Gibson passed out candy to voters, and Myers brought coffee and doughnuts for all candidates.

Gibson and Myers both planned to spend the day outside the front doors of the community center, and neither planned to leave before the polls closed.

“Nobody asked us to come out,” Gibson said. “But even as an unopposed candidate, voters expect to see us here. They need to know you’re serious.”

— Corey Elliot

Teaching them young

Greenwood residents Katie Cordell and Chris Terrell both brought their children to the polls with them.

Six-year-old Andy, Cordell’s son, wanted to come to the vote at the Greenwood Community Center with his mom.

“We planned on it. I asked him last night if he wanted to come with me, and he said yes,” Cordell said.

“I think this is something that all children should know how to do and be aware of the freedoms we have.”

Andy attends Our Lady of the Greenwood Catholic School, so Cordell is most concerned about what will happen to the Greenwood Middle School building once a new middle school is built on Averitt Road.

Cordell doesn’t have any specific ideas of what should move into the existing building but wants it to be appropriate for students at Our Lady of the Greenwood to see, since they’re right across the street, she said.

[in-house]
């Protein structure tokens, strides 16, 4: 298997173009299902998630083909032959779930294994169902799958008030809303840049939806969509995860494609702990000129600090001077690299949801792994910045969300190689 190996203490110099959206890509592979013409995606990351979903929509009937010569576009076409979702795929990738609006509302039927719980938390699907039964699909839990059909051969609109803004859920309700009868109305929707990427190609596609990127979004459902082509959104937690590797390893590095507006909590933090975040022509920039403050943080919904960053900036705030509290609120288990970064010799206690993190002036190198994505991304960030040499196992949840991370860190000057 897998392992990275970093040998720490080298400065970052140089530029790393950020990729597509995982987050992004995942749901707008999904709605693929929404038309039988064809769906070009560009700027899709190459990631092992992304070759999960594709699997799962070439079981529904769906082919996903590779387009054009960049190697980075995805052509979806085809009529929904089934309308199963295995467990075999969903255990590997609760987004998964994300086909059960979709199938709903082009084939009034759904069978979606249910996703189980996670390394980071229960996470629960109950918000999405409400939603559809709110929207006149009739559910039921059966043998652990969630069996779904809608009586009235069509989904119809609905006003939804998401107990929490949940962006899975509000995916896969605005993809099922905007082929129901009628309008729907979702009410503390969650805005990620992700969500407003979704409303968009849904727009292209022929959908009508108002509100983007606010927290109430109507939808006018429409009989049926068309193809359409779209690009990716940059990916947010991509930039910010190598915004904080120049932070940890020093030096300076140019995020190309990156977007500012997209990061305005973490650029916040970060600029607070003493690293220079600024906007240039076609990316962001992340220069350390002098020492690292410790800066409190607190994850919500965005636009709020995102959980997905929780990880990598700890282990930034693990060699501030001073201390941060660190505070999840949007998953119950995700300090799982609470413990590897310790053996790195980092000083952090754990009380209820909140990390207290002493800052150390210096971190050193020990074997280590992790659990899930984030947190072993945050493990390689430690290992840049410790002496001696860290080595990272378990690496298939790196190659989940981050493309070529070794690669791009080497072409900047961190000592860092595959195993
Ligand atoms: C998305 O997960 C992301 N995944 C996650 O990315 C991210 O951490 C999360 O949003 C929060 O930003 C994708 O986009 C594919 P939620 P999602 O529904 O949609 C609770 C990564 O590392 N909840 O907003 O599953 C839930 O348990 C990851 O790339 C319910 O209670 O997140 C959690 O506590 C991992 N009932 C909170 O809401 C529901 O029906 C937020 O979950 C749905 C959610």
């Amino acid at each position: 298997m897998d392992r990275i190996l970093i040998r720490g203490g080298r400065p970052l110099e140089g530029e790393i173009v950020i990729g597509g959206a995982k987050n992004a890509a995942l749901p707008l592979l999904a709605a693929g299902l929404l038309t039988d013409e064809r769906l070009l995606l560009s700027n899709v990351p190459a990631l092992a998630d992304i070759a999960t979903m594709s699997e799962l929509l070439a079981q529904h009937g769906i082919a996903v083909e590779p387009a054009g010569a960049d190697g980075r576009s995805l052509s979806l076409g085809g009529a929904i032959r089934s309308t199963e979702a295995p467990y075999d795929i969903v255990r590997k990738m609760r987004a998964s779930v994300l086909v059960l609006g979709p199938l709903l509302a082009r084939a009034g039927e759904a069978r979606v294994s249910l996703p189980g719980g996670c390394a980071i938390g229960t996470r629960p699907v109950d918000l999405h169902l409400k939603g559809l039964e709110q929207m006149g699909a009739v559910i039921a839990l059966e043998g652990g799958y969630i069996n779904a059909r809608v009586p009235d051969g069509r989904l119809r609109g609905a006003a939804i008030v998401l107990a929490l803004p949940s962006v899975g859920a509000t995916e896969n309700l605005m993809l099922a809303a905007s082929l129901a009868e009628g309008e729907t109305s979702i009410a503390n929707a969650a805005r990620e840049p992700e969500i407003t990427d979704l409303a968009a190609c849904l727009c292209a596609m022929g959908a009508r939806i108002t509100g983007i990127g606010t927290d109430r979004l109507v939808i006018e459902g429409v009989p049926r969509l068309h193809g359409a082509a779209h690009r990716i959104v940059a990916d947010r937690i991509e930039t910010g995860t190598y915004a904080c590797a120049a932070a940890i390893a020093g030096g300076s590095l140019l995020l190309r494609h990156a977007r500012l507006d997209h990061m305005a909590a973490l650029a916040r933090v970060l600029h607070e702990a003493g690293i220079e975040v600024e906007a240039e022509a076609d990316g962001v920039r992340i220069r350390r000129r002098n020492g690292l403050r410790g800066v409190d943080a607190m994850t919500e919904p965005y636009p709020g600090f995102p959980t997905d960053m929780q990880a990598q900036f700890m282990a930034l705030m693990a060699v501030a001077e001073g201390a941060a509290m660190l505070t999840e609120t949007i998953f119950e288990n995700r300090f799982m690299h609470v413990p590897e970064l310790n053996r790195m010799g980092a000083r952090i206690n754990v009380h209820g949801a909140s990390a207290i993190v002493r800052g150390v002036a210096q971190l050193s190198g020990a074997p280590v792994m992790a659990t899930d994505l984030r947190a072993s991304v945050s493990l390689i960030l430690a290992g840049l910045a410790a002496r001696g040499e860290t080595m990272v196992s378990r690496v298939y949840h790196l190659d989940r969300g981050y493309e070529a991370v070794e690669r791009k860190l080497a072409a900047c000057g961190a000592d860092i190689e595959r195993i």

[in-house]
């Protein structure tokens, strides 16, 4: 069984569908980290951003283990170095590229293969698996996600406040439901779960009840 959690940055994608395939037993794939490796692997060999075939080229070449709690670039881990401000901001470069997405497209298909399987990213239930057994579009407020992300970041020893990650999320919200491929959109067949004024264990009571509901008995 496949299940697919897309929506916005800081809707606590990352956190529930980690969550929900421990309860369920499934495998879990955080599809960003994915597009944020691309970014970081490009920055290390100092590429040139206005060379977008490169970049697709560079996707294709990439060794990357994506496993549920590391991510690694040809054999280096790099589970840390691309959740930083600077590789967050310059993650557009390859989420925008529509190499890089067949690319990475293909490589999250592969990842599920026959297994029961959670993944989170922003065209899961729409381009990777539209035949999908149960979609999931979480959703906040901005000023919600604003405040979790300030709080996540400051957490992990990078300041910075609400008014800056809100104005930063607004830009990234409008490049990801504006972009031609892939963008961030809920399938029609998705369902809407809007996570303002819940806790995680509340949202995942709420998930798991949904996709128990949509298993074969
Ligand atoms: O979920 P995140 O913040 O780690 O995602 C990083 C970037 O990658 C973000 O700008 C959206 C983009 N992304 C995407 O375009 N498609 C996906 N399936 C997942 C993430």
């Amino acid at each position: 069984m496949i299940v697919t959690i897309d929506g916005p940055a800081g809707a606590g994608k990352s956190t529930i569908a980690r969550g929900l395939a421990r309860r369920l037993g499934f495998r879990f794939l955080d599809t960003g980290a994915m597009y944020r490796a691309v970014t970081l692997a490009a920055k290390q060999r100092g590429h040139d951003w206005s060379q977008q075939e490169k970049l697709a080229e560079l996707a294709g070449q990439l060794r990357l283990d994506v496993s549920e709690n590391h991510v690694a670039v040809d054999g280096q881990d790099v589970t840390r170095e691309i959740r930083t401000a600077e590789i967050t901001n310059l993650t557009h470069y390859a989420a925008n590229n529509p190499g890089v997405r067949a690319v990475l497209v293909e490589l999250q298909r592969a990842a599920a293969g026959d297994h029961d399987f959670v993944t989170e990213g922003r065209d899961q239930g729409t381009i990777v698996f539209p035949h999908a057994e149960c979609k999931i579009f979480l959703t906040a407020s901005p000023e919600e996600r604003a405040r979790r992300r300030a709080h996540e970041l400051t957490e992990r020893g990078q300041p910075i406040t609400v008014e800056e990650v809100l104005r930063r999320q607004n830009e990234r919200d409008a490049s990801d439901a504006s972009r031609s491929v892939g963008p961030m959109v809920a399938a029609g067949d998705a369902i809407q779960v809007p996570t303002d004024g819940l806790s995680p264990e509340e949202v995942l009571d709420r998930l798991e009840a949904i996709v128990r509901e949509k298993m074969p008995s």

Terrell and her 9-year-old daughter Anneliese went through the ballot together, to show Anneliese how an electronic ballot works, Terrell said.

Anneliese has been to a voting center one time previously, but she was too young to remember it, Terrell said.

— Abby Armbruster

A new way to vote

Jane Huntress had never seen anything like the setup at the vote center in Community Church of Greenwood. She moved to Greenwood in 2014 from New Hampshire, and Tuesday was her first time voting as an Indiana resident.

In the time she has lived in Greenwood, she has become accustomed with some of the names on the ballot. But how she voted was a different experience.

“In New Hampshire, it’s a paper ballot and a Sharpie,” Huntress said. “Voting electronic is different.”

Even though she didn’t know a lot about some of the candidates on her ballot, getting out to vote was important, Huntress said.

“If you don’t vote, you’re a part of the problem. It’s important to get out here.”

— Corey Elliot

Changing the time

As soon as the vote center at the Greenwood Community Center opened Tuesday, an IT technician spotted something unusual: All of the polling device’s clocks were set back by an hour.

That meant the computers wouldn’t close voting until 7 p.m., instead of when polls close at 6 p.m.

The technician was able to fix all of the internal clocks within about 10 minutes, inspector Mike Metzger said.

The voting center still opened on time, and about 56 residents stopped by in the first hour.

— Abby Armbruster

Author photo
Annie Goeller is managing editor of the Daily Journal. She can be reached at or 317-736-2718.